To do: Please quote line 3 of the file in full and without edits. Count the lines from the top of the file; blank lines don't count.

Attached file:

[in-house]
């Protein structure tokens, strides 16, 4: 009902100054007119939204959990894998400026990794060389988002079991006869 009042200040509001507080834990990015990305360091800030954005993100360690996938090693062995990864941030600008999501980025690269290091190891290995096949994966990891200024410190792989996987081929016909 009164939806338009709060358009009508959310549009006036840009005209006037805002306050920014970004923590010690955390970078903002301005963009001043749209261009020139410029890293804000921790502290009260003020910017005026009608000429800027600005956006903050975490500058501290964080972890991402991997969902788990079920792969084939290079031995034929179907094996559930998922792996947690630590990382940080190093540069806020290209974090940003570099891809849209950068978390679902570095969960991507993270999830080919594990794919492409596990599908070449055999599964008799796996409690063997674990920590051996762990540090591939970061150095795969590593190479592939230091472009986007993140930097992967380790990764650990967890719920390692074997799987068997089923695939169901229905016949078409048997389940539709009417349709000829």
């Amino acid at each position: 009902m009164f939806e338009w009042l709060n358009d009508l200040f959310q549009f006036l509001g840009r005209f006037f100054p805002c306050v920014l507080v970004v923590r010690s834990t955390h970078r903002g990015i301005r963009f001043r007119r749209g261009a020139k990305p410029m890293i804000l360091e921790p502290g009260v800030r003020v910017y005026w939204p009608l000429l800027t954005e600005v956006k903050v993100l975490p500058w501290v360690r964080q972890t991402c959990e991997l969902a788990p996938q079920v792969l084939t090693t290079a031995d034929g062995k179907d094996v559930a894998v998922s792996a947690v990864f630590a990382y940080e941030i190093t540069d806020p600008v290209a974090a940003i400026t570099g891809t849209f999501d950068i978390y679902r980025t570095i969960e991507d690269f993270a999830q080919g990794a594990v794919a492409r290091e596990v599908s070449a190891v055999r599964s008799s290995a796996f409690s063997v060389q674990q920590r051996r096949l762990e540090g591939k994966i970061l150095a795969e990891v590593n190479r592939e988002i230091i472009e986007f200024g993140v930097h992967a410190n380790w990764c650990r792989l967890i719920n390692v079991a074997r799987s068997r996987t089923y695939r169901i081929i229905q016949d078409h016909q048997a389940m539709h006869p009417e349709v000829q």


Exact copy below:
């Amino acid at each position: 009902m009164f939806e338009w009042l709060n358009d009508l200040f959310q549009f006036l509001g840009r005209f006037f100054p805002c306050v920014l507080v970004v923590r010690s834990t955390h970078r903002g990015i301005r963009f001043r007119r749209g261009a020139k990305p410029m890293i804000l360091e921790p502290g009260v800030r003020v910017y005026w939204p009608l000429l800027t954005e600005v956006k903050v993100l975490p500058w501290v360690r964080q972890t991402c959990e991997l969902a788990p996938q079920v792969l084939t090693t290079a031995d034929g062995k179907d094996v559930a894998v998922s792996a947690v990864f630590a990382y940080e941030i190093t540069d806020p600008v290209a974090a940003i400026t570099g891809t849209f999501d950068i978390y679902r980025t570095i969960e991507d690269f993270a999830q080919g990794a594990v794919a492409r290091e596990v599908s070449a190891v055999r599964s008799s290995a796996f409690s063997v060389q674990q920590r051996r096949l762990e540090g591939k994966i970061l150095a795969e990891v590593n190479r592939e988002i230091i472009e986007f200024g993140v930097h992967a410190n380790w990764c650990r792989l967890i719920n390692v079991a074997r799987s068997r996987t089923y695939r169901i081929i229905q016949d078409h016909q048997a389940m539709h006869p009417e349709v000829q």